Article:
Bash programmingCategory: /knowledge /linux
Login without password prompt
$ ssh-keygen -t rsa -b 2048 -f ~/rsync-key Generating public/private dsa key pair. Enter passphrase (empty for no passphrase): [press enter here] Enter same passphrase again: [press enter here] Your identification has been saved in /home/user/rsync-key. Your public key has been saved in /home/user/rsync-key.pub. The key fingerprint is: 8c:57:af:68:cd:b2:7c:aa:6d:d6:ee:0a:5a:a4:29:03 user@localhost
Now copy the public key to the remote machine using Secure Copy:
scp ~/rsync-key.pub user@remotehost:~
Finally, put the public key into the authorized_keys file on the remote host. SSH into the remote machine using ssh firstname.lastname@example.org and execute:
mkdir ~/.ssh chmod 700 ~/.ssh mv ~/rsync-key.pub ~/.ssh/ cd ~/.ssh/ touch authorized_keys chmod 600 authorized_keys cat rsync-key.pub >> authorized_keys
In the remote host, make sure /etc/ssh/sshd_config to include
You should now be able to SSH into the remote machine without being asked for a password. Give it a try by closing your previous SSH session and creating another one by typing
ssh -i ~/rsync-key user@remotehost
limit IP address to access
- In many web pages, multiple ListenAddress ip should be enough, but it fails on my Ubuntu Dapper. To force IPv4 only, add AddressFamily inet before listening address
- In my case, I need to edit /etc/hosts.deny and /etc/hosts.allow, not touching /etc/ssh/sshd_config
sshd: 192.168.1.5, 192.168.1.17
ssh reverse tunneling
What is the usage for reverse tunneling?
Let say I have my server open ssh port to public, which means remote host from the Internet can access to my server through ssh. Another side, my friend’s machine do not open ssh port to public or his machine is behind the firewall.
With this condition, my friend can access my server, but I can’t login to his machine with conventional way. But, with ssh reverse tunneling, I can access to his machine.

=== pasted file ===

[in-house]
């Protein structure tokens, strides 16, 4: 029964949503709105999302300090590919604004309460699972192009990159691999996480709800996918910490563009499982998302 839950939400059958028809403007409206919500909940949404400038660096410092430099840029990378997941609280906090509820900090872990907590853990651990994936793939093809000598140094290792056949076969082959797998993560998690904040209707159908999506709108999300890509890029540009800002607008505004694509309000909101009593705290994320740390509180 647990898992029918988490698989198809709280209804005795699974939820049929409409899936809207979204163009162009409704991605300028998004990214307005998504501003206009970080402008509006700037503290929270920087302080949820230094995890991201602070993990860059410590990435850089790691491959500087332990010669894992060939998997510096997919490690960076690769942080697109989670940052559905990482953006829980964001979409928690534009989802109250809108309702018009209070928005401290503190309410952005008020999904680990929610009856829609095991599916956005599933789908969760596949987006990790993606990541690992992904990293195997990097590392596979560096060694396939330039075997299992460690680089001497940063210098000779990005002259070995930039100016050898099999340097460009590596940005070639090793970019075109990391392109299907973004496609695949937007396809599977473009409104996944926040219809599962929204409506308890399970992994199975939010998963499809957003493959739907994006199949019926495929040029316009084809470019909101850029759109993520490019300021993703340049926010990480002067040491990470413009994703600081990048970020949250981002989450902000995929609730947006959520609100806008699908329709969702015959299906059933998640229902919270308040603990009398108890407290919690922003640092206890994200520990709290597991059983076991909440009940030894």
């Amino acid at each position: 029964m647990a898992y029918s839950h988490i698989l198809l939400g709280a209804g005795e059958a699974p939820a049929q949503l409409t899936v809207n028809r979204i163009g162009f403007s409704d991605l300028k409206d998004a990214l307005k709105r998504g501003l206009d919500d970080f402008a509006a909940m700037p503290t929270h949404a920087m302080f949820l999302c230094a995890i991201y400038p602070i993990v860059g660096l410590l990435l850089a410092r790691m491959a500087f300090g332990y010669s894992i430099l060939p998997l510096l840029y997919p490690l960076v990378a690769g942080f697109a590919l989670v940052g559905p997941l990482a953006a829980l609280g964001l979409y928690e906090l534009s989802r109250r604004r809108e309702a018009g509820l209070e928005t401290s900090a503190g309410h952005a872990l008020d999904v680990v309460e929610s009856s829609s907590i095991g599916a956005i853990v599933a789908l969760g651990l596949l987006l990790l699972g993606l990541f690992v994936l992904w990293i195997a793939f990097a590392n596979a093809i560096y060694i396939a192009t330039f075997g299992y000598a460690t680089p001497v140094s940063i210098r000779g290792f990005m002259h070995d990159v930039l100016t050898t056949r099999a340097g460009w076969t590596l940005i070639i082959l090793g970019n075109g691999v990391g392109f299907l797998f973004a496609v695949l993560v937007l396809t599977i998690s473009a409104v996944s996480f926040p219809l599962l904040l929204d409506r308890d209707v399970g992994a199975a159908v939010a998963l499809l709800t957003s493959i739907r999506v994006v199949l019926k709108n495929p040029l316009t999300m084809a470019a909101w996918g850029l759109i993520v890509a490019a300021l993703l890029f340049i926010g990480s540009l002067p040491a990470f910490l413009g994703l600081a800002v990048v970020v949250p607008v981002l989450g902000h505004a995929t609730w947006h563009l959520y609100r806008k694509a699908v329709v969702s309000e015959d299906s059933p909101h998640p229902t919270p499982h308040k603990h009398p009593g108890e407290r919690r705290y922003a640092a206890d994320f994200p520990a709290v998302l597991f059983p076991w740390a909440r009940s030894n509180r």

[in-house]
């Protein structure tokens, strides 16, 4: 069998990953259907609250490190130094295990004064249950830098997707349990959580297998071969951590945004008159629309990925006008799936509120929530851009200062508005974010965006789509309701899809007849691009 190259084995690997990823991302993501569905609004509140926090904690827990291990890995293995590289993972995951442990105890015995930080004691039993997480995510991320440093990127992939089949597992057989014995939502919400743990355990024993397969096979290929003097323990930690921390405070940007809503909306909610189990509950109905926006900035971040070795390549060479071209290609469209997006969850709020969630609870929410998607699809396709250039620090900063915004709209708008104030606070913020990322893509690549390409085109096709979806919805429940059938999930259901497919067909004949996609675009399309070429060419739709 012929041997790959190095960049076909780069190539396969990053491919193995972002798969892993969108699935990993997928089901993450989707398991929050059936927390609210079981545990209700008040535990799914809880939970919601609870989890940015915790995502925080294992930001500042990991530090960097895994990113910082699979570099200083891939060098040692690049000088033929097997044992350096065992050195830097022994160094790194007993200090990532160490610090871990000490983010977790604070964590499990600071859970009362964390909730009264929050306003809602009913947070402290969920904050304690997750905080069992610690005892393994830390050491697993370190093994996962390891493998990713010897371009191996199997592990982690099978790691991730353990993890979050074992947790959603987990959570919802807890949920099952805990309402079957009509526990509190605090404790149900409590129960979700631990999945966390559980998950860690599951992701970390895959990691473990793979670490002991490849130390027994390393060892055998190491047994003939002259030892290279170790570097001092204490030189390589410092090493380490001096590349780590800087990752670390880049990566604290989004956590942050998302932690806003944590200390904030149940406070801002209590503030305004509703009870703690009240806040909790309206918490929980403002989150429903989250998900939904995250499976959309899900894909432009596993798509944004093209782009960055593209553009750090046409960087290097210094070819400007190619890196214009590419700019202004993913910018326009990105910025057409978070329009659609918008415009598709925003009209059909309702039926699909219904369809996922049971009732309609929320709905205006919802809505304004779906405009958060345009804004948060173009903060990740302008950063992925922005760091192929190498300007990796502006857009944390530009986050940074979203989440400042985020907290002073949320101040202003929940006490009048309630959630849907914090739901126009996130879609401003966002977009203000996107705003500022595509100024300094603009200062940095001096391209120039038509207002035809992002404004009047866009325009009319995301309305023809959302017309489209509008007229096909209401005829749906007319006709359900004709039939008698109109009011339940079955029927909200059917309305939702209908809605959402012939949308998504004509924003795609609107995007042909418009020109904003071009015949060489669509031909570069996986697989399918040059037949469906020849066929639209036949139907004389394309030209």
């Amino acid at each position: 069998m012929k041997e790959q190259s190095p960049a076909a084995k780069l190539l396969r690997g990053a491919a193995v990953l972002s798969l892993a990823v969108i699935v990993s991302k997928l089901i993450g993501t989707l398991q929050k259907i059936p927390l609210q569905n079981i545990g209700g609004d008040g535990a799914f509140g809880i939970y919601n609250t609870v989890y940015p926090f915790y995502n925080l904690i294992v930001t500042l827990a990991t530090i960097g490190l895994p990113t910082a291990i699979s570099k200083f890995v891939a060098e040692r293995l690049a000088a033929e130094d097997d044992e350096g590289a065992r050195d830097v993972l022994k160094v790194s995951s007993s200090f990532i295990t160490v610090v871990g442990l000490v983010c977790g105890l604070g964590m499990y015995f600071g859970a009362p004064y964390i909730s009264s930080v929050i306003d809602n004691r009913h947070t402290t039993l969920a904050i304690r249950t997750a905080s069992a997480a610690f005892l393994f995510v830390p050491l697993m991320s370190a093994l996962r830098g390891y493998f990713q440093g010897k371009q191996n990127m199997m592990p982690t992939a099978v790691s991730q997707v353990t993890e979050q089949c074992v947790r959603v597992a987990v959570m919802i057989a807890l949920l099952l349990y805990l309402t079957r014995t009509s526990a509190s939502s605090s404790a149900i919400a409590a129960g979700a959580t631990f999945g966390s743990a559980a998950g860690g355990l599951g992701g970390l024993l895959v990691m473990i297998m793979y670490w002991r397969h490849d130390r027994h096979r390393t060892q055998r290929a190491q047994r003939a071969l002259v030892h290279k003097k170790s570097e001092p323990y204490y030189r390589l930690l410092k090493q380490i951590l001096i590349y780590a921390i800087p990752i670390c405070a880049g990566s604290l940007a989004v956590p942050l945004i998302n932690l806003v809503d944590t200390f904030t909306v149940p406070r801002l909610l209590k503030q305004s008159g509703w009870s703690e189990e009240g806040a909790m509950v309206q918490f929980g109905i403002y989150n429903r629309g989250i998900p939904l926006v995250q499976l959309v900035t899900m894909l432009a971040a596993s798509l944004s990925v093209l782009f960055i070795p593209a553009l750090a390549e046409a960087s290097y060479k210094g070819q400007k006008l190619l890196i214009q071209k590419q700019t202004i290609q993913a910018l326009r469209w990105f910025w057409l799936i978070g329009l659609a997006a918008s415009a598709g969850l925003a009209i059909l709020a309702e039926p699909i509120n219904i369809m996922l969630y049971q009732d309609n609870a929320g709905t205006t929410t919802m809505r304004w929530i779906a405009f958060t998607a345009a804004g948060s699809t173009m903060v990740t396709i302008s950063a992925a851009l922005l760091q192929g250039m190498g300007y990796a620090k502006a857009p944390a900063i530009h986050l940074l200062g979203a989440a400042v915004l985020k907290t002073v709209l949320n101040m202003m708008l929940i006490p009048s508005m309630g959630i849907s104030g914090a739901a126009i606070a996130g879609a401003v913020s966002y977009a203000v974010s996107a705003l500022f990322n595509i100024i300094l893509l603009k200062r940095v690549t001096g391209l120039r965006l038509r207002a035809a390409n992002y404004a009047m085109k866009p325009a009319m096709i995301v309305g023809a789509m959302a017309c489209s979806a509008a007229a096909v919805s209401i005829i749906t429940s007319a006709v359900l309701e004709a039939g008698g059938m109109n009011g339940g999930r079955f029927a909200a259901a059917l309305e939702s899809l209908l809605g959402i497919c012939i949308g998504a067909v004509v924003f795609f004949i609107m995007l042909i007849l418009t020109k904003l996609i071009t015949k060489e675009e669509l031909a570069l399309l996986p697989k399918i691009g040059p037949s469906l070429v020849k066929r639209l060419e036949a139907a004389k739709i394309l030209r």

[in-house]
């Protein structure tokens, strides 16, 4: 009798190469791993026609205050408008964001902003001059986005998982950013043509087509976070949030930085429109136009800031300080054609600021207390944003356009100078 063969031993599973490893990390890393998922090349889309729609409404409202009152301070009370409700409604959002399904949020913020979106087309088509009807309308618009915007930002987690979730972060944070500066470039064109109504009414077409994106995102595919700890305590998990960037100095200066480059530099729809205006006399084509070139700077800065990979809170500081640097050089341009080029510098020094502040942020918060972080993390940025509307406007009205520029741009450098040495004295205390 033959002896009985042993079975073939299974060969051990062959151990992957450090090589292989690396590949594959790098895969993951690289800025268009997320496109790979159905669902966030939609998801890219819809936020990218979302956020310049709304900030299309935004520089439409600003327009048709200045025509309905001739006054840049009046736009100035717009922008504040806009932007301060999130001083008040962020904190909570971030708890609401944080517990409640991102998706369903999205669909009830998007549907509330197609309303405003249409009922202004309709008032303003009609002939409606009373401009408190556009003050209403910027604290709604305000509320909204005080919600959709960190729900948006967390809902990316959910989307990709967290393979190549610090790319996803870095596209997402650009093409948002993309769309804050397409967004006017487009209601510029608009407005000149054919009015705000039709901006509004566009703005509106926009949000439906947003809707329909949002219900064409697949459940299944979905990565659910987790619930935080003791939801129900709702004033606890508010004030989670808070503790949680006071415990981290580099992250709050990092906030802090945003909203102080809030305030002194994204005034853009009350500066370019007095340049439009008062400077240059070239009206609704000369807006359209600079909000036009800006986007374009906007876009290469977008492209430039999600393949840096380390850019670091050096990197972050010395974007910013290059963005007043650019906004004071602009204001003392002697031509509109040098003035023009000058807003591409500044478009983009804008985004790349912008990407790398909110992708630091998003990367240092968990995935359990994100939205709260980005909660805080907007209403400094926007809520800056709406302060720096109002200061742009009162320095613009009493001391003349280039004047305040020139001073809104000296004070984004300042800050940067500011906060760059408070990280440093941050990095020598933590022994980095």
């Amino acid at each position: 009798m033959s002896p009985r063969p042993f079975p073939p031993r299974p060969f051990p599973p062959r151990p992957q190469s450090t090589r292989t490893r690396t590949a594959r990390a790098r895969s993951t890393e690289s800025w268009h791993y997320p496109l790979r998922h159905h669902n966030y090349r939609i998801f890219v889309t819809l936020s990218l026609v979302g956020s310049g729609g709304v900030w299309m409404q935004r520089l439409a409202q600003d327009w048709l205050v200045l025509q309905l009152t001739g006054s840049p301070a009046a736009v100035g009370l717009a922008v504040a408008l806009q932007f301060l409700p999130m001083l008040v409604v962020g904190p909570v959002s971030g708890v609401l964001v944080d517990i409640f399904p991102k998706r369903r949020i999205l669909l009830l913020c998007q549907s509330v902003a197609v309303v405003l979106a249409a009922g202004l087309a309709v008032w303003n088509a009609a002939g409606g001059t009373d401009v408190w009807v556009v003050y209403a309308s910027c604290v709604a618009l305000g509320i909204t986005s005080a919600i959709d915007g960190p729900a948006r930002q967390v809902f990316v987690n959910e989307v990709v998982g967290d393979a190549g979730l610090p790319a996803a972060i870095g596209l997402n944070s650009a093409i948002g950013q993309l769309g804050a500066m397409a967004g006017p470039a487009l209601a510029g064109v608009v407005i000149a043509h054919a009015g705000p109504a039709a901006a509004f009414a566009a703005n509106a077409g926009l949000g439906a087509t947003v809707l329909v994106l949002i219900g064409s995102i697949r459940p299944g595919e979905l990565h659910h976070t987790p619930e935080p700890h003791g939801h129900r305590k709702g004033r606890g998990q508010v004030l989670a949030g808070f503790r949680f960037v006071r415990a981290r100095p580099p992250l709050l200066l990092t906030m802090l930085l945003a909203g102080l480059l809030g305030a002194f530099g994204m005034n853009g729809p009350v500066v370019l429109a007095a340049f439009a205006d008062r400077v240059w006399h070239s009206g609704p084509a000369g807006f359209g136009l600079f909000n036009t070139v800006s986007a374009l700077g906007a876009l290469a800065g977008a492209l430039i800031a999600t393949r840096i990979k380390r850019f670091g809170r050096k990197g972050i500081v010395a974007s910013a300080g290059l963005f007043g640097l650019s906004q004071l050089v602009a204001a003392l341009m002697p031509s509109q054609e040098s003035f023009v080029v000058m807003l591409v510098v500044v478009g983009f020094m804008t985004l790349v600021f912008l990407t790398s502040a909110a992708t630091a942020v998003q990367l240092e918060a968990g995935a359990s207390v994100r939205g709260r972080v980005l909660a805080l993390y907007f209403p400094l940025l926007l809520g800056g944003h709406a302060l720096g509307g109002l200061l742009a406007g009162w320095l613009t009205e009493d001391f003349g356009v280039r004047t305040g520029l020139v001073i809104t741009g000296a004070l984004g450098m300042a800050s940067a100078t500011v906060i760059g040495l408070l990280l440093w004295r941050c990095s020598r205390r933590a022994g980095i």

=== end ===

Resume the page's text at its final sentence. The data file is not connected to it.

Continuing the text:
How? My friend’s side need to create a reverse tunnel,
- He create an user account for me as mysurface, uses useradd
- Set a default password for mysurface user account, uses passwd
- Setup ssh reverse tunnel
At the firewalled machine (incoming ports only) use:
$ ssh -nNT -R 2048:localhost:22 remoteclient
At the other end:
$ ssh -p 2048 localhost
What this does is initiate a connection to localhost and forwards TCP port 22 on remoteclient to TCP port 2048 on local.mydomain.com. The “-n” option tells ssh to associate standard input with /dev/null, “-N” tells ssh to just set up the tunnel and not to prepare a command stream, and “-T” tells ssh not to allocate a pseudo-tty on the remote system. These options are useful because all that is desired is the tunnel and no actual commands will be sent through the tunnel, unlike a normal SSH login session. The “-R” option tells ssh to set up the tunnel as a reverse tunnel.
Don’t kick out idle users
In /etc/ssh/sshd_config, add:
NOTE: SSH V2 only. Then restart sshd.
run remote scripts
Create a (passwordless) ssh key and bind it to the command you want to run (by prepending the key with “command=/path/to/your/script” in ~/.ssh/authorized_keys). Then run ssh -i ~/.ssh/key_you_created user@host.
alternatively you can go without keys and just run
ssh user@host /path/to/your/script
screen run your job ctrl+a d log out log in screen -x
test sshd with tcp_wrappers compiled
Edit the file, /etc/hosts.deny
Add the following:
Attempt to connect to the local sshd server:
$ ssh localhost
You should see the following ssh error message:
ssh_exchange_identification: Connection closed by remote host
remove the line after testing
either in subversion config:
[tunnels] sshtunnel = ssh -p 12345
or in ssh config:
Host teckoo.com User c2 Port 12345
Host 192.168.1.7 HostName another.base.com User c2 Port 12345
If you need to copy an entire directory full of files to a remote location, use the -r argument
scp -r /path/to/directory/ user@remotehost:/path/to/destination/
If you are transferring logfiles or other highly compressible files, you might benefit from the -C argument. This turns on compression, which, while it will increase the CPU usage during the copy, should also increase the speed in which the file transfers.
Use the -l argument to limit how much bandwidth is used. Follow -l with the bandwidth you want to use in kilobits per second. So, to transfer a file and limit it to 256 Kbps use the following command
scp -l 256 /path/to/file user@remotehost:/path/to/destination